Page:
Trump has also expressed a desire increase usage of fossil fuels (including “clean coal”) and pull the U.S. out of the Paris Climate Agreement. While we are bound to this international treaty for at least the next four years, the President could opt to ignore its non-binding emissions targets. Failing to meet our commitments would diminish America’s moral authority and could disincentivize other nations, like India, from meeting their own targets.
America’s emissions pledges were based on a number of Obama-driven policies, like the Clean Power Plan (CPP), which directed the Environmental Protection Agency (EPA) to set limits on greenhouse gas emissions from power plants. The CPP will almost certainly be killed (expect legal challenges), but removing the federal requirement will not impede states from proceeding on their own, which many are. Furthermore, a Trump administration will be largely powerless to undo the economic forces that are leading to coal’s decline, chiefly the low price of natural gas.
Trump has expressed a desire to eliminate the EPA, but the agency will be difficult to do away with altogether, as this requires congressional approval and will be met by extremely strong political resistance. Heading the agency with noted climate denier Myron Ebell, as has been rumored, will not help matters, though. Ebell has called for the Senate to prohibit funding for the Paris agreement and the U.N.F.C.C.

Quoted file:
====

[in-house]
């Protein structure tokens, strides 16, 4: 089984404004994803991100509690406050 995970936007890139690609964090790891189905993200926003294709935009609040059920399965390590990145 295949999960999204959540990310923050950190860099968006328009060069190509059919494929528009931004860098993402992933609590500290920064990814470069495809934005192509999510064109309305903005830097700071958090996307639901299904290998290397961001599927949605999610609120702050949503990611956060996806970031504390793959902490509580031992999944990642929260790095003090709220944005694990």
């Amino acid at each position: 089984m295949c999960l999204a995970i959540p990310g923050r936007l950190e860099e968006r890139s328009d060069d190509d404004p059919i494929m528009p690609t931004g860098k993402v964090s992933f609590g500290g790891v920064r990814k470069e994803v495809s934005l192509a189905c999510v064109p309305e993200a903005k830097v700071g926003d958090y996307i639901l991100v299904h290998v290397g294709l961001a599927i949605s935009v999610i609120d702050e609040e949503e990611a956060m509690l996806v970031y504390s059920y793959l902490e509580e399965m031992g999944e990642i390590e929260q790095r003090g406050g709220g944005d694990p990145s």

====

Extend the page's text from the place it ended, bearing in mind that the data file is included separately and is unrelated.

However, the federal government is obligated under the 1970 Clean Air Act to regulate the emissions of carbon dioxide into the atmosphere. The Republicans may choose to defund the agency’s regulation efforts, an action that will almost certainly meet legal resistance from environmental groups and large swaths of the general public. While the Republicans will not be able to ignore the scientific evidence and mounting public pressure forever, any delay in implementation would be especially damaging given how far behind the curve we already are in our mitigation efforts.
Given Trump’s strong pro-fossil fuel statements, it’s possible that the Keystone XL pipeline will be approved by the U.S. State Department. Financial support for federally funded renewable energy technologies are at risk. The Alliance of Automobile Manufacturers has already requested of Trump’s transition team a rollback of the 54.5 miles per gallon fuel efficiency standards for cars and light-duty trucks by 2025.